R. v. Calnen (P.T.), 2015 NSSC 330

Judge:Chipman, J.
Court:Supreme Court of Nova Scotia
Case Date:November 16, 2015
Jurisdiction:Nova Scotia
Citations:2015 NSSC 330;(2015), 368 N.S.R.(2d) 118 (SC)
 
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R. v. Calnen (P.T.) (2015), 368 N.S.R.(2d) 118 (SC);

    1160 A.P.R. 118

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Temp. Cite: [2015] N.S.R.(2d) TBEd. NO.039

Her Majesty the Queen v. Paul Trevor Calnen

(CRH No. 426776; 2015 NSSC 330)

Indexed As: R. v. Calnen (P.T.)

Nova Scotia Supreme Court

Chipman, J.

November 16, 2015.

Summary:

The accused was charged with second degree murder and indecently interfering with the human remains of the victim. At issue on a voir dire was the admissibility of statements made to the police as to the location of the victim's ashes and a subsequent re-enactment of how the victim died.

The Nova Scotia Supreme Court, in a judgment reported (2015), 366 N.S.R.(2d) 71; 1154 A.P.R. 71, determined that the statements were admissible as voluntarily made without threats or promises, oppression or other police trickery. The issue of weighing the prejudicial effect of these statements against their probative value was deferred.

The Nova Scotia Supreme Court, in a judgment reported (2015), 368 N.S.R.(2d) 93; 1160 A.P.R. 93, admitted only those portions of the statements made after the victim's mother entered the interview room. All portions prior to that were limited to police monologues in the questioning process, consisting of police allegations (accused a monster and snapped), theories, hearsay and irrelevant evidence. The substantial prejudicial value of this portion of the recorded statement clearly outweighed its limited probative value. A third voir dire was held to determine the admissibility of text messages sent by the victim to a witness. The text messages were presumptively inadmissible hearsay.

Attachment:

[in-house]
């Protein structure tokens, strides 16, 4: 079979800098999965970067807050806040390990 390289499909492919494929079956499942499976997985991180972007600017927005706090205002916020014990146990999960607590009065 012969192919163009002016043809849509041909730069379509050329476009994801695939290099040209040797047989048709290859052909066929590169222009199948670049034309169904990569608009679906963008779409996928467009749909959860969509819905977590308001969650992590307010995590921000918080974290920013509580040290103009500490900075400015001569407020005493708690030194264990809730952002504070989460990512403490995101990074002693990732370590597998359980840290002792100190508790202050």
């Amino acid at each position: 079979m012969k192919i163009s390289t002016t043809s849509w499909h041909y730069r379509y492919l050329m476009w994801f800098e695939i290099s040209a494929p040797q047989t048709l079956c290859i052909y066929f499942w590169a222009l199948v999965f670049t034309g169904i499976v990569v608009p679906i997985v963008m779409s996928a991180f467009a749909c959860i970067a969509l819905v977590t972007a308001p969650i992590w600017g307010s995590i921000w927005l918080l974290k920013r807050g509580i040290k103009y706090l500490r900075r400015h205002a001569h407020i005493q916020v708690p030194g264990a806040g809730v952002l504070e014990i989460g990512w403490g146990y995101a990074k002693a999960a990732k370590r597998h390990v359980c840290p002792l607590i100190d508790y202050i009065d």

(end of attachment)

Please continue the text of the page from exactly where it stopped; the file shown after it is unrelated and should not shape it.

The Nova Scotia Supreme Court, in a judgment reported (2015), 368 N.S.R.(2d) 107; 1160 A.P.R. 107, admitted all of the text messages. Now at issue was whether the expert evidence of a forensic pathologist on the "cause and manner of death, nature of injuries and their significance" was admissible.

The Nova Scotia Supreme Court excluded the evidence. The proposed expert opinion was based on a novel technique with inherent danger. The opinion failed to meet the basic threshold of reliability and approached an opinion on the ultimate issue to be decided by the jury.

Evidence - Topic 7000.4

Opinion evidence - Expert evidence - General - Admissibility - General - [See Evidence - Topic 7058 ].

Evidence - Topic 7058

Opinion evidence - Expert evidence - Particular matters - DNA evidence and other types of forensic analysis - The accused was charged with second degree murder and indecently interfering with the human remains of the victim - The accused gave a statement to police and provided a re-enactment of how he said the victim fell to her death from the top of a stairway at his house - Police officers at the scene testified as to the lack of forensic evidence showing any damage to the staircase area as well as the lack of blood or evidence of any clean-up - The Crown sought to admit expert evidence by a forensic pathologist on the "cause and manner of death, nature of injuries and their significance" - The pathologist had not examined the victim's body - The purpose of the evidence was to dispute the accused's version of what happened on the basis that a fall as described by the accused was not usually fatal - The accused opposed admission of the expert opinion as too speculative - The Nova Scotia Supreme Court excluded the expert opinion - The evidence was too speculative - The evidence to be given was based on the Crown's version of events and constituted an attack on the accused's credibility by challenging the plausibility of his version of events - The proposed evidence was based on a novel technique with inherent danger - It failed to meet the threshold reliability requirement and approached the ultimate issue to be decided by the jury - See paragraphs 1 to 41.